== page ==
Manus Island

Crikey readers were dismayed to hear details of a 17-year-old New Zealand boy being held in immigration detention yesterday, drawing connections between US outrage and ongoing Australian apathy. Meanwhile, have we become accustomed to the NBN disappointing us? 

On minors in Australian detention

Clare writes: This treatment of children is disgraceful. I have been objecting to detention of children since the Villawood days, at least the Howard government released women and children into the community after public pressure. The research on child development is well-known in the public and government circles. They know that what they are doing is wrong, damaging to children’s mental health and attachment styles and they do it anyway.

I write letters to Mr Dutton’s office and I do not even get an acknowledgement. I send thoughtful psychologically researched facts to support my request to release all children from detention. I sign petitions, I still hear nothing. At least with your voice you have a response and an opportunity to put pressure on the government to change their cruel and anti fair go policies for children in detention. Keep up the pressure.

Rais writes: Remember when Turnbull and Trump had their first phone discussion? When Turnbull told him what we do to undocumented migrants Trump said admiringly, “You’re worse than me!” Now Trump is playing catch up.


On Telstra’s NBN revamp

MJM writes: The worst aspect of all this is that no one is surprised and no one expects anything better from the NBN. We have now come to accept unacceptably low standards, to pay through the nose for no service and to ignore the lies that accompany these. This is a complete disaster, for which blame must directed to Turnbull.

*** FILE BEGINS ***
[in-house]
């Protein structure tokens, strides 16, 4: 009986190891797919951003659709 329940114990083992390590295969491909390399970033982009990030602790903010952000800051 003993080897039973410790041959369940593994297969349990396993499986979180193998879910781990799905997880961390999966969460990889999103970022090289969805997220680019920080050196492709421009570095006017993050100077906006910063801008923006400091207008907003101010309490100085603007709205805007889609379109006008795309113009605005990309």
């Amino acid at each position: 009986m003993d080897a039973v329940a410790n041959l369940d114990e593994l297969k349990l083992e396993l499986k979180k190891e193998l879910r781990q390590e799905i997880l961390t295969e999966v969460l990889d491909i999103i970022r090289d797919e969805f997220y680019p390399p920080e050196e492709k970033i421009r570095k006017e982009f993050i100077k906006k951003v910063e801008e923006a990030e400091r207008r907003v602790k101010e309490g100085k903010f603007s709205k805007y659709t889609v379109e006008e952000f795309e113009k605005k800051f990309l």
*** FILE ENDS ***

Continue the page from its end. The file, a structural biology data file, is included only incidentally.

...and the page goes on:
Zosed writes: What a corrupt decision to sell off another essential service only for its sellers to buy a chunk of it back at inflated cost and call it NBN, with a plan to sell it back to these filthy monopolists for nothing. Liberals, i.e. the CEOs union, enriching their corporate masters at our expense.

Klewso writes: 

Symbol of


On an Indigenous Voice to Parliament

Guy Rundle writes: Last week your correspondent filed a short piece on the Uluru Statement From The Heart, and in particular, the Voice to Parliament proposal for a powerless assembly to advise parliament itself, and to make the treaty. I had a question: was it not a complex proposal to put forward in a referendum, and one that, if it succeeded, amounted to a wilful choosing of supplication? I raised seven concerns about the proposal including its role as an easy target, the frustration and division created by fake power, and above all, the contradiction of identifying the current set-up as a continuation of racism, and then working to create a chamber which would be wholly subject to its whim.

That would have been an opportunity for the National Congress of Australia’s First People to reply point by point, thus spreading the word to a readership who might well share some of my bewilderment at this proposal. Instead, their CEO Gary Oliver sent a boilerplate note which tackles none of those questions, urges me to contact him personally and offers vague optimism as a rationale.

The very start of the reply puts it better than I could. Paragraph one is a catalogue of the racist dispossession created by the Australian state, from occupation to genocide; paragraph two announces, unironically that we would like to “join Australia’s fine institutions”. If this is your game, it’s game over, I suspect.


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Peter Fray

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